CryoSat to observe Earth’s ice cover

lunes, 15 de febrero de 2010
ESA PR 03-2010. The European Space Agency is about to launch the most
sophisticated satellite ever to investigate the Earth's ice fields and
map ice thickness over water and land: lift-off scheduled for 25
ESA's ice mission satellite CryoSat will be placed into orbit 700 km
above Earth by a Russian Dnepr rocket to be launched from the Baikonur
Cosmodrome in Kazakhstan.
Lift-off is scheduled to take place at 14:57 CET (13:57 UTC) on
Thursday 25 February 2010. The launcher is operated by the
international space company Kosmotras.
CryoSat will be the third of ESA's Earth Explorer satellites in orbit,
following on from GOCE (launched in March 2009) and SMOS (launched in
November 2009). It was originally due to be the first in the Earth
Explorer series, but the first satellite was lost as a result of a
launcher failure in October 2005.
The 700 kg CryoSat spacecraft – whose name comes from the Greek kruos
meaning icy cold – carries the first all-weather microwave radar
altimeter. The instrument has been optimised for determining changes
in the thickness of both floating sea ice, which can be up to several
metres, and polar land ice sheets, which in Antarctica can be up to
five kilometres. The mission will deliver data on the rate of change
of the ice thickness accurate to within one centimetre.

CryoSat-2 measuring sea-ice thickness

CryoSat-2 measuring sea-ice thickness
Recent record-lows in the extent of summer Arctic sea-ice cover
demonstrate that significant changes are occurring in the polar
regions. Ice cover has been mapped from space for many years by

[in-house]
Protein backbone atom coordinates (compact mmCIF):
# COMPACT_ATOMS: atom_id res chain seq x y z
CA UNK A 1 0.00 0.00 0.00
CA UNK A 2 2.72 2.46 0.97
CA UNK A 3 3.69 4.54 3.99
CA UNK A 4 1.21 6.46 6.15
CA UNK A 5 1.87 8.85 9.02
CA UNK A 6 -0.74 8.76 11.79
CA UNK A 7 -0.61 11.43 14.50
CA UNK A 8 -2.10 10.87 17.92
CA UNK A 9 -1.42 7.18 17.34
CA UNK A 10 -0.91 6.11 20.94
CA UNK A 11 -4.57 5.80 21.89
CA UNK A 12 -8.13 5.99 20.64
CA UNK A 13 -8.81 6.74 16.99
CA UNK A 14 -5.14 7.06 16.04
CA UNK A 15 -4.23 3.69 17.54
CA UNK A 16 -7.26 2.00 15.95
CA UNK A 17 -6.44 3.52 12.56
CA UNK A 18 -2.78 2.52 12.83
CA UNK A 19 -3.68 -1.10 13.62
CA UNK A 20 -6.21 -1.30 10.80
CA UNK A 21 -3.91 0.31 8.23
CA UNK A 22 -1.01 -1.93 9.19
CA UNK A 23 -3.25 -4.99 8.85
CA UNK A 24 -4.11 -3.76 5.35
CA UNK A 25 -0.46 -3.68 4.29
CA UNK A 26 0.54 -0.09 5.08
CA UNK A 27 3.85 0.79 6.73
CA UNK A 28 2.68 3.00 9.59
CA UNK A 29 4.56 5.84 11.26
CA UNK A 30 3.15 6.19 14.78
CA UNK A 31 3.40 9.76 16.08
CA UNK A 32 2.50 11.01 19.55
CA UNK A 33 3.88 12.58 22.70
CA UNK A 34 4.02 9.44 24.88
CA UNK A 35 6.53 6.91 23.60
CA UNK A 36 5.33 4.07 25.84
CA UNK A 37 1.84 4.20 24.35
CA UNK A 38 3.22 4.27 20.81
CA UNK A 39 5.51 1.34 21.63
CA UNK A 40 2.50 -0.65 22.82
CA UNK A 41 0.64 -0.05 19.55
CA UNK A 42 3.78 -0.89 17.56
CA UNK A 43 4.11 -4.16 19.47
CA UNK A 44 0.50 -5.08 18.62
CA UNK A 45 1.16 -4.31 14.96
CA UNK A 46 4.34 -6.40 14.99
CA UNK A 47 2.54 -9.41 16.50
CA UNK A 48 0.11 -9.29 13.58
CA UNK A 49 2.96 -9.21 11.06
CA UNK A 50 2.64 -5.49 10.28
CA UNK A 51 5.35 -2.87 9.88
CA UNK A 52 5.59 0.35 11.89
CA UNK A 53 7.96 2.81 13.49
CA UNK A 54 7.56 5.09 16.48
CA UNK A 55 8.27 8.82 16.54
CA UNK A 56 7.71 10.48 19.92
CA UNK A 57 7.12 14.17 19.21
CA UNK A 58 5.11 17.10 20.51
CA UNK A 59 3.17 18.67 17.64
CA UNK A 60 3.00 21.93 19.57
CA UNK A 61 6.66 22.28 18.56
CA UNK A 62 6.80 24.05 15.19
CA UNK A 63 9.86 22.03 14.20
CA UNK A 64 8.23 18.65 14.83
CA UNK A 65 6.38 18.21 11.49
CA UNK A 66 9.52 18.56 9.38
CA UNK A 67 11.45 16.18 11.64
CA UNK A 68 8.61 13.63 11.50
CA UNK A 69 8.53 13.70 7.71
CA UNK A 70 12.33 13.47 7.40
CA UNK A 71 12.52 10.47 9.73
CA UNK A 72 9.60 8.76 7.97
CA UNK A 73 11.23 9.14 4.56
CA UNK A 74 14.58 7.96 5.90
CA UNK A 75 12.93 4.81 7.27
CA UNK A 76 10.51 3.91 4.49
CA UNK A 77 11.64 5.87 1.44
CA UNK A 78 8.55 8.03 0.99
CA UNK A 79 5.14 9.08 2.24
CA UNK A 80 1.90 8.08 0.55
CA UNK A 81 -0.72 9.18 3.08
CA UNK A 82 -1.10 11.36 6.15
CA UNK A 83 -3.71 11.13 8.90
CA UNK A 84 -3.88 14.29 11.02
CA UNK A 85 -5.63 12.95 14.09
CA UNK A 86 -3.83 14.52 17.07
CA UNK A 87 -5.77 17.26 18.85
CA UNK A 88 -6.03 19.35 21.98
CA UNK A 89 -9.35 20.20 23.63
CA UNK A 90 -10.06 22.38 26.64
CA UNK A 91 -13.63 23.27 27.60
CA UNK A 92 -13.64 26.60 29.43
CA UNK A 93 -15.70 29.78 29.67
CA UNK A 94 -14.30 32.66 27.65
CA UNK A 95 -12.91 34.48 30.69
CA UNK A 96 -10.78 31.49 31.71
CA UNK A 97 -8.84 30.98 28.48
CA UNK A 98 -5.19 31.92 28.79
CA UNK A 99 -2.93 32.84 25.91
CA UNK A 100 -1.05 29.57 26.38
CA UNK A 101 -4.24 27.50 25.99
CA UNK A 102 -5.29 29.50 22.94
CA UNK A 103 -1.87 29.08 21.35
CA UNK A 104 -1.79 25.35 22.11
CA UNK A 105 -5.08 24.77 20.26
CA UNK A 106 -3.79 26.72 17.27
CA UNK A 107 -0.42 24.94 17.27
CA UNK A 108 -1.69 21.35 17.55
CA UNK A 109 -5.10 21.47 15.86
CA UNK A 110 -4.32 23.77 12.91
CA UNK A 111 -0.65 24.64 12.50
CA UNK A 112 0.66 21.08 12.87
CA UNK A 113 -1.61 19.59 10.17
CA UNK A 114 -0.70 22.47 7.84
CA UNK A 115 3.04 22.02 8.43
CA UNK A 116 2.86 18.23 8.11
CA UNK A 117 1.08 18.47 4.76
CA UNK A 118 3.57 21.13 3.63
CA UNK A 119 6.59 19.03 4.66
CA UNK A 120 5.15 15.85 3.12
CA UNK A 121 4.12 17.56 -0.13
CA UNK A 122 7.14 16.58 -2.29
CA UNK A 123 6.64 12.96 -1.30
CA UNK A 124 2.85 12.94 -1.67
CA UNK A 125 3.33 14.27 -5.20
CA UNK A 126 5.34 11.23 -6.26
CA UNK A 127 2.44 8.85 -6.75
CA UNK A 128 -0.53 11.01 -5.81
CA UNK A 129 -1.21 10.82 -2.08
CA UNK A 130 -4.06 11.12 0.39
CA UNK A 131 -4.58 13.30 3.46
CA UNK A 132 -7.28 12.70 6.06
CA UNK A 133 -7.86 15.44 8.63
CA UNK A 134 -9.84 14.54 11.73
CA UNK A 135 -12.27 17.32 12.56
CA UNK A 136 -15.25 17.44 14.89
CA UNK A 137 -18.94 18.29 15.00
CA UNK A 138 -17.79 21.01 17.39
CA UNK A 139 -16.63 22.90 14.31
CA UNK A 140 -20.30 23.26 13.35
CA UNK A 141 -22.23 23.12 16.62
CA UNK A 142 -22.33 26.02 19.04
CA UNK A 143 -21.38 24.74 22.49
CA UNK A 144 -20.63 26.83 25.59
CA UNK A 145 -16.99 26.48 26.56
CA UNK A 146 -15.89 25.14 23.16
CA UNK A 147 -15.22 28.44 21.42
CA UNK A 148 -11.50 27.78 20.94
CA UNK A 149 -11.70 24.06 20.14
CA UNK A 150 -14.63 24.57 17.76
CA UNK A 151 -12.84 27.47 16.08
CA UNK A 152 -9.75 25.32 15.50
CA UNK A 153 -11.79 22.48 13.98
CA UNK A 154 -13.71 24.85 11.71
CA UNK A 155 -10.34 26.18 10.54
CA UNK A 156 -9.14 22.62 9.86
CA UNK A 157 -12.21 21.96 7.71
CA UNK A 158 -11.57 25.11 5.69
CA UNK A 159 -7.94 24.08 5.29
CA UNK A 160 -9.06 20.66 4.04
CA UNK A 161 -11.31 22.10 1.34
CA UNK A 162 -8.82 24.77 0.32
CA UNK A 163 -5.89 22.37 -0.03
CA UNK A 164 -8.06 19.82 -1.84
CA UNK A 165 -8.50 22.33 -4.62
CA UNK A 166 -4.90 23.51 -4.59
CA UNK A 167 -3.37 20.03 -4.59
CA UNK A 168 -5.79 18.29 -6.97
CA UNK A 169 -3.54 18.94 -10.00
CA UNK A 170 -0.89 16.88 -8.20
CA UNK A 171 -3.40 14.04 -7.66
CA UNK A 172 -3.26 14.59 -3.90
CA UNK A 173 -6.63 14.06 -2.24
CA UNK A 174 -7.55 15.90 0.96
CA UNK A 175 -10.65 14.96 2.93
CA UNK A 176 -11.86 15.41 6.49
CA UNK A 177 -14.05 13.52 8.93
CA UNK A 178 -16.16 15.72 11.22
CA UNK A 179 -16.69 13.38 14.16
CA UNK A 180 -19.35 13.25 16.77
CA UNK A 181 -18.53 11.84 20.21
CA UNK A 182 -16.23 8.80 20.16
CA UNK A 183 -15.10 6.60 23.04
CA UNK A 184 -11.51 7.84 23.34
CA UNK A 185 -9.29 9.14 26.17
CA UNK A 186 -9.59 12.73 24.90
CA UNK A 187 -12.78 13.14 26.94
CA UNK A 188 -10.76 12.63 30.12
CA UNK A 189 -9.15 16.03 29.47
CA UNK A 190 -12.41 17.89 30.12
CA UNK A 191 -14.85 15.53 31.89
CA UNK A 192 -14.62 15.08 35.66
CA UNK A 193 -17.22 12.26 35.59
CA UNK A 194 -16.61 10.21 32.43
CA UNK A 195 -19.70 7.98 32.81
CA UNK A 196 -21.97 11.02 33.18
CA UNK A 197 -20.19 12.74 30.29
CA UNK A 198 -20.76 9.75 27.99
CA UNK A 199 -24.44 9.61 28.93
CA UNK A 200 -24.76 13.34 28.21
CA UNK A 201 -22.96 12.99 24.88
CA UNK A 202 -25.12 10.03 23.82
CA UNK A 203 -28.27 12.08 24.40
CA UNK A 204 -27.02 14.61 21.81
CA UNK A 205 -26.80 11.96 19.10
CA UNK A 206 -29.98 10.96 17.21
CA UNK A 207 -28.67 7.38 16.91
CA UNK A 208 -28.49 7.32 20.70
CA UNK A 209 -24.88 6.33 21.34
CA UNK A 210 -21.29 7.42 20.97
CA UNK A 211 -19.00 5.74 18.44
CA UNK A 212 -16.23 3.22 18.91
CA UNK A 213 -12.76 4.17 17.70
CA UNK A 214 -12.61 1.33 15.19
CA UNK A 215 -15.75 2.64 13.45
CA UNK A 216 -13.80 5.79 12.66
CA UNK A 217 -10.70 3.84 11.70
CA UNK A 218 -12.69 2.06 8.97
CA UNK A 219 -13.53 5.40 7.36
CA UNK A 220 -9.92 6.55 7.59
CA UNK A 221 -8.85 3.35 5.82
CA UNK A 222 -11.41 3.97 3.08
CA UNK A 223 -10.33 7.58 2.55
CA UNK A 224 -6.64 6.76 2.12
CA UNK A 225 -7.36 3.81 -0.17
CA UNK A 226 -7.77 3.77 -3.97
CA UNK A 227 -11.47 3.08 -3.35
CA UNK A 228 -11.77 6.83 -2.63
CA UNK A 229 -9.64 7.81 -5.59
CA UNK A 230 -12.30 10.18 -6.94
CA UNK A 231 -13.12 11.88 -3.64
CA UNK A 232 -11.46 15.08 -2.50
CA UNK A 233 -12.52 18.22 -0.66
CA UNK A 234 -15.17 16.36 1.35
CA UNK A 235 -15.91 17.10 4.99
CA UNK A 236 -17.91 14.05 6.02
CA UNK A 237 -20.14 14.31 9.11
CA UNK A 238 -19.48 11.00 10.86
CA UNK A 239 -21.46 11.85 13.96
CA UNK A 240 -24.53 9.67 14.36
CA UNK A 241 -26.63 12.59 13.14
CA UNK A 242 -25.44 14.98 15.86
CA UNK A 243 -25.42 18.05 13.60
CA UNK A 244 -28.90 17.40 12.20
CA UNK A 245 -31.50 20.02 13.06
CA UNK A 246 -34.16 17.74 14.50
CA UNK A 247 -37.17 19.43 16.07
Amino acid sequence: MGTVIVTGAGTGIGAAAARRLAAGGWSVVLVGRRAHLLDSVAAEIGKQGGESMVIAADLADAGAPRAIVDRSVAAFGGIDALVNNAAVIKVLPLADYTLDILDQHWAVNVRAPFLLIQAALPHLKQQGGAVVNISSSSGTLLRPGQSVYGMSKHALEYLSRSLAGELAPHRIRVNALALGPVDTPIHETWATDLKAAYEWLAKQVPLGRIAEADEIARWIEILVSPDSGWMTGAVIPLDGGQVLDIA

satellites such as Envisat. But to understand more about how climate
change is affecting these sensitive regions, there is also an urgent
need to determine how ice thickness is changing. Data from CryoSat
will lead to a better understanding of the dynamics of ice mass,
provide the scientific community with valuable information on this
variable and contribute to climate change studies.

On the launch day, ESA will be opening a European Press Centre at its
European Space Operations Centre (ESOC) in Darmstadt, Germany, from
10:00 to 16:30, hosting a launch event from 11:30 to 16:00.
A live televised transmission of the launch will provide pictures from
the Baikonur Cosmodrome and from Mission Control at ESA/ESOC in
Darmstadt for broadcasters (further details of TV transmission at
ESA senior management and programme specialists will be on hand to
explain the mission and give interviews.


Northrop Grumman's Fire Scout Unmanned Aerial System Demonstrates Critical Resupply Capability

Northrop Grumman Corporation (NYSE:NOC) has successfully demonstrated that its MQ-8B Vertical Unmanned Aerial System (VUAS) can resupply U.S. or coalition troops deployed on a combat mission. 

The company conducted the autonomous proof-of-principle resupply capability during the current Army Expeditionary Warrior Experiment (AEWE) at Fort Benning, Ga. AEWE gives soldiers a first-hand look at emerging technologies and concepts.